The crime had ripened and now, as so often happens, fell like a stone. Polygraph Polygraphovich returned that evening in the van troubled by some indefinable presentiment of disaster which simply would not go away. Philip Philipovich's voice invited him into the consulting room. Surprised, Sharikov went and, with a vague stirring of fear, looked down the barrel of Bormental’s face and then at Philip Philipovich. The assistant looked like thunder and his left hand with the cigarette trembled slightly on the arm of the gynaecological chair.
Philip Philipovich with most ominous calm said:
"Take your things this instant: trousers, coat, everything you need, and get out of this flat!"
"What the?.." Sharikov was sincerely taken aback.
"Out of the flat — today," Philip Philipovich repeated monotonously, examining his nails through narrowed eyes.
Some evil spirit took possession of Polygraph Polygraphovich: evidently death was already awaiting him and Doom stood at his elbow. He cast himself into the embrace of the inevitable and snapped angrily and abruptly:
"What do you think you're trying to do? Surely you don't think I don't know where to go to get you lot sorted out. I've a right to my 13 square yards here, and here I'll stay."
"Get out of this flat," whispered Philip Philipovich on a note of intimate warning.
Sharikov invited his own death. He raised his left hand and, with scratched and bitten fingers which smelt unbearably of cats, made a vulgar gesture of defiance. Then, with his right hand, pulled a revolver from his. pocket on the dangerous Bormental. Bormental's cigarette fell like a shooting star and a few seconds later Philip Philipovich, leaping over the broken glass, was dithering in horror between the cupboard and the couch. On the couch, flat on his back and struggling for breath, lay the head of the sub-department of Pest Control, and on his chest the surgeon Bormental was crouching and stifling him with a small, white cushion. A few minutes later an unrecognisable Doctor Bormental went through to the hall and hung out a notice: "There will be no reception today on account of the Professor's illness. Please do not disturb by ringing the bell." With a shiny penknife he cut the bell-wire, and looked into the mirror at his scratched, bleeding face and convulsively trembling hands. Then be appeared in the door of the kitchen and said to the anxious Zina and Darya Petrovna:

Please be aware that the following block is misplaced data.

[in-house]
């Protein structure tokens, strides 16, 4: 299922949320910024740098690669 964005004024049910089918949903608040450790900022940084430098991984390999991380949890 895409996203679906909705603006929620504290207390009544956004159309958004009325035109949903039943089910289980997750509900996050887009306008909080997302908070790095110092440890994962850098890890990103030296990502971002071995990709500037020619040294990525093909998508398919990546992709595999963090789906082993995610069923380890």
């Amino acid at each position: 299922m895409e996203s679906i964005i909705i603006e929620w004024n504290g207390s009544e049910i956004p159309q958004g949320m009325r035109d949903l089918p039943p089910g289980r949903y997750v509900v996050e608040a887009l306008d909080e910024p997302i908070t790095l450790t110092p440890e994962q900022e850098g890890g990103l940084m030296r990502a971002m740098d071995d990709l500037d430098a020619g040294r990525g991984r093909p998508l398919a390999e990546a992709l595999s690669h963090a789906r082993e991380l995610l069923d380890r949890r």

"The Professor requests you not to leave the flat." "Very good, Sir," Zina and Darya Petrovna answered timidly.
"Permit me to lock the back door and keep the key," said Bormental hiding in the shadow behind the door and covering his face with his hand. "It is a temporary measure, not because we don't trust you. But someone might come and you might find it difficult to refuse them entry, and we must not be disturbed. We are busy." "Very good, Sir," replied the women and immediately turned pale. Bormental locked the back door, locked the front door, locked the door into the corridor, and his footsteps receded into the consulting room.
Silence enveloped the flat, crawling into every corner. Twilight infiltrated it, ill-omened, tense, in a word — murk. True, later on the neighbours on the other side of the courtyard said that in the windows of the consulting room, which overlooked the courtyard, all the lights were ablaze that night and they even glimpsed the white surgeon's cap of the Professor himself... It is hard to check. It is true also that Zina, when it was all over, did say that by the fireplace in the study after Bormental and the Professor had left the consulting room, Ivan Arnoldovich had scared her almost to death. She said he was squatting down in front of the fire burning with his own hands a blue exercise book from the pile of case histories of the Professor's patients! The doctor's face appeared completely green and covered all over in scratches. As to Philip Philipovich, he was not himself at all that evening. She also said that ... however, maybe the innocent girl from the Prechistenka flat is just making it all up...